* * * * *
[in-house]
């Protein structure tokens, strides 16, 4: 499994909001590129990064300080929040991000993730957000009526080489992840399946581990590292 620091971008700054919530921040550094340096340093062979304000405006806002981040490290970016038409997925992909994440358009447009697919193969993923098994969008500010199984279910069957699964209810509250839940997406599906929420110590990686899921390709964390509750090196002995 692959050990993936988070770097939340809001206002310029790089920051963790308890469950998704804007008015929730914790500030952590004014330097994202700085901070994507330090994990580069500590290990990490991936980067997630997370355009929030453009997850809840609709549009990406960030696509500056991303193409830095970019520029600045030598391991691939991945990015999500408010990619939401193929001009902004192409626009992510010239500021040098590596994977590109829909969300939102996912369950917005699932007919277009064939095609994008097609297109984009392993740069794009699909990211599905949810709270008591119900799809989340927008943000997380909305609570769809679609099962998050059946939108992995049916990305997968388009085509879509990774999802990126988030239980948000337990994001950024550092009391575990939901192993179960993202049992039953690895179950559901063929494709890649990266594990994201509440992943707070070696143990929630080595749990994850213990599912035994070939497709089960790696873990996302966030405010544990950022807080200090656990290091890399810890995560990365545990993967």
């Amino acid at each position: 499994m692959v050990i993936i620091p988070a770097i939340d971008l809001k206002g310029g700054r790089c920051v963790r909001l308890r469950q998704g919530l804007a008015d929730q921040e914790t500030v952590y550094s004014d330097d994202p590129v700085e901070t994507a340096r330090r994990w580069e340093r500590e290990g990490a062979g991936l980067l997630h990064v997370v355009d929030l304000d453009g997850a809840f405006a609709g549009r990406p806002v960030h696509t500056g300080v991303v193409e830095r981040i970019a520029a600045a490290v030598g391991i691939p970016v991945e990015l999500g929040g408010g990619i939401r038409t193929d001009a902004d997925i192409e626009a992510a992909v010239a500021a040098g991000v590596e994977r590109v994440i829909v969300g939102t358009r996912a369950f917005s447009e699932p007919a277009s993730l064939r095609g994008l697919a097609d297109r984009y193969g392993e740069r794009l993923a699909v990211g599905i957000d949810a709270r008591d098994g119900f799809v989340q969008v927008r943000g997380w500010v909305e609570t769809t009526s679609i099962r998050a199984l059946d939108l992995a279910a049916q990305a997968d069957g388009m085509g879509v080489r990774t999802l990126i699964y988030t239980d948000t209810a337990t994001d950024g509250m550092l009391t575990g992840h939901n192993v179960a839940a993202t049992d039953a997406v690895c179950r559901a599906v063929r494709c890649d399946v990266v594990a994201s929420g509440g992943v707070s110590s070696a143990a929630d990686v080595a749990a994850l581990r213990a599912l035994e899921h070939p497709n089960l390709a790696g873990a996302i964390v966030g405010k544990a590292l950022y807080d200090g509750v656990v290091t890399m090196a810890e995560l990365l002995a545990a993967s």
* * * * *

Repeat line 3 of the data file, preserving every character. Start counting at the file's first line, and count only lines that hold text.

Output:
């Amino acid at each position: 499994m692959v050990i993936i620091p988070a770097i939340d971008l809001k206002g310029g700054r790089c920051v963790r909001l308890r469950q998704g919530l804007a008015d929730q921040e914790t500030v952590y550094s004014d330097d994202p590129v700085e901070t994507a340096r330090r994990w580069e340093r500590e290990g990490a062979g991936l980067l997630h990064v997370v355009d929030l304000d453009g997850a809840f405006a609709g549009r990406p806002v960030h696509t500056g300080v991303v193409e830095r981040i970019a520029a600045a490290v030598g391991i691939p970016v991945e990015l999500g929040g408010g990619i939401r038409t193929d001009a902004d997925i192409e626009a992510a992909v010239a500021a040098g991000v590596e994977r590109v994440i829909v969300g939102t358009r996912a369950f917005s447009e699932p007919a277009s993730l064939r095609g994008l697919a097609d297109r984009y193969g392993e740069r794009l993923a699909v990211g599905i957000d949810a709270r008591d098994g119900f799809v989340q969008v927008r943000g997380w500010v909305e609570t769809t009526s679609i099962r998050a199984l059946d939108l992995a279910a049916q990305a997968d069957g388009m085509g879509v080489r990774t999802l990126i699964y988030t239980d948000t209810a337990t994001d950024g509250m550092l009391t575990g992840h939901n192993v179960a839940a993202t049992d039953a997406v690895c179950r559901a599906v063929r494709c890649d399946v990266v594990a994201s929420g509440g992943v707070s110590s070696a143990a929630d990686v080595a749990a994850l581990r213990a599912l035994e899921h070939p497709n089960l390709a790696g873990a996302i964390v966030g405010k544990a590292l950022y807080d200090g509750v656990v290091t890399m090196a810890e995560l990365l002995a545990a993967s």